Patchwork cloak


The crypt of the Basilica in Assisi:
behind glass a rough, patched robe,
no, a robe of patches, “beast-colored.”
It’s king-sized, but labeled as 
the ascetic’s — Saint Francis.

In the corner, filigreed reliquaries: 
spidery bones and flaps of pemmican 
pried from the corpses of clerics 
and other saints centuries past. 
Reliquary of the thorn 
of the crown of thorns. Reliquary 
of the hair of Saint Catherine. 
Relic of the finger of Saint Andrew. 

It is purport. It could be an ape 
finger for all we know, displayed 
by canny, enraptured, or even credulous 
priests: for the flock’s tithes and offerings, 
prayers, and pleas for dispensation. 
For the continued fame of their parish 
and of course 
the glory of the Faith . . . . 

Splinters of the True Cross cross 
the empire, rusted nails and spots 
of someone’s blood. There’s the slab 
of marble in Jerusalem’s Holy Sepulcher, 
submitting to the lips of prostrated millions, 
although I learn “This is not 
the stone on which Christ’s body was anointed. 
This devotion is recorded only since the 12th century. 
The present stone dates from 1810.”  

Myth is believed, promulgated, 
nurtured, notated, accepted. No one 
knows whether Francis was thin or obese. 
Paintings exist by the hundreds of his imagined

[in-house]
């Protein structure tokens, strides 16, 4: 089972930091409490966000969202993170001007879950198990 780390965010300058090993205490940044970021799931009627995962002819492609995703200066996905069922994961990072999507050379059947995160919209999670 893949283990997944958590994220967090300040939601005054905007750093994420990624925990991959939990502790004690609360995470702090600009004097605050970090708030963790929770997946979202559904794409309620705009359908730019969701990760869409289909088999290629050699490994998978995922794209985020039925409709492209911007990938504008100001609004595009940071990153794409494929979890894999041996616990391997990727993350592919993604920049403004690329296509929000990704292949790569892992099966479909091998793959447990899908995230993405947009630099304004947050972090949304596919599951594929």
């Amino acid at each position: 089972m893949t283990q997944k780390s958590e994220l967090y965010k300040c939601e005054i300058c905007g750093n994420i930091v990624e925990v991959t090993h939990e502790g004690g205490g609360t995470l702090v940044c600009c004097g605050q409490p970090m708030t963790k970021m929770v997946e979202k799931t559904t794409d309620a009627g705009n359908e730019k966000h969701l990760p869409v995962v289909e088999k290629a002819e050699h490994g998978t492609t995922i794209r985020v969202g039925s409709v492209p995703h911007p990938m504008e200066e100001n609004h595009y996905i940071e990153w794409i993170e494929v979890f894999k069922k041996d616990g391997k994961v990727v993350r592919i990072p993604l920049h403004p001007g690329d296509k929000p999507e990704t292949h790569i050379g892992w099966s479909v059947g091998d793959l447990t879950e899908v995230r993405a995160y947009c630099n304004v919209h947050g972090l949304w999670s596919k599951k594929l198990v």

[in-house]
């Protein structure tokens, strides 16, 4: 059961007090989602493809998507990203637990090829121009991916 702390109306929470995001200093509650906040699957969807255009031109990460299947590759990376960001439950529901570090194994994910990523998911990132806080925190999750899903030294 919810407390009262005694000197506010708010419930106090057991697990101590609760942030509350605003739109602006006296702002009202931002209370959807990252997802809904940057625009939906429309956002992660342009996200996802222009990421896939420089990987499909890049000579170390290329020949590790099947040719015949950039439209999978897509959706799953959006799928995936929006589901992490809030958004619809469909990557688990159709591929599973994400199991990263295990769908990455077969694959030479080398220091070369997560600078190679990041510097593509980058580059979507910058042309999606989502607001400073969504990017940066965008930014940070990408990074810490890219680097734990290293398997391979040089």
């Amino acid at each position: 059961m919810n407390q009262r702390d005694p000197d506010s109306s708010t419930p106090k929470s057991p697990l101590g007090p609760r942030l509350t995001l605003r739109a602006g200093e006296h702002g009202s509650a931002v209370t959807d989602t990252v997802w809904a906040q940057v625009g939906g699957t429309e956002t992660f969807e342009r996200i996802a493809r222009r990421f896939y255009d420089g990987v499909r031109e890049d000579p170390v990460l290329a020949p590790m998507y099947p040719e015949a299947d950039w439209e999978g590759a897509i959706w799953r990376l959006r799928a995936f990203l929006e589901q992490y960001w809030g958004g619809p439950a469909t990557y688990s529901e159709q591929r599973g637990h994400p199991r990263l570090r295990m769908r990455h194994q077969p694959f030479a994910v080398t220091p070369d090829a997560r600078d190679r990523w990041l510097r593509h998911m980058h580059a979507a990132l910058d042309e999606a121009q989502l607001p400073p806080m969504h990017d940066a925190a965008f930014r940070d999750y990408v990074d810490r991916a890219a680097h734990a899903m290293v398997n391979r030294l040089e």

gaunt frame, but the vast robe’s displayed 
right there. Who is mistaken? Perhaps 
no one is, and Francis was humbly 
dwarfed by his tunic.
Another one in Florence has been proven 
fake and one in Cortona is merely 
plausible.  The Assisi relic 
“has not yet been tested.”

At La Verna, monks pace the tiled loggia
even now in brown wool. Winter fog 
enrobes the cliffside where Francis 
is said to have huddled in a niche 
while Satan harangued and scarred him 
through a storm. You can see the spot, 
barely large enough to contain 
my shivering ten-year-old daughter.

Far more believable are the humble ledgers
casually out of sight in an armoire
in the Volterra seminary-turned-hostel,
their frail pages inked with scrawled numbers,
400-year-old book-keeping, scrupulous, 
humdrum and thoroughly ungilded.


In my town, an “Apothecary and Metaphysical Shop”
evokes the past, or its hypothesis. Kitty-
corner, a new steel dragon overlooks 
the roof of an antiques mall with its horde of junk 
and ephemera from my past, my parents’ 
and theirs. What can I infer from such artifacts? 
Their picture of history is idealistic, patched 
and piecemeal, surmised, signage and objects 
without context, cloaked in enigmatic clues 
of stains, scuffs, creases. 

The world is a reliquary. Dusty 
centuries from now, will these words 
exist? Will someone find a scrap 
and peruse it like a knuckle bone 
of a “typical American,” 
let alone “me”?  

At home I stockpile albums of Daguerreotypes, 
Grandma’s jewelry, drawers of letters, unpublished 
manuscripts by my parents and great-grandfather. 
The documents and relics they left 
— the aspects they chose to preserve or hide 
of their own lives and thoughts — 
I weigh against the people I knew, 
study and assay which truth, if any, 
the story supports, and who might fit 
the patchwork cloak.

Sean Bentley | Apophenia
Contents | Mudlark No. 72 (2021)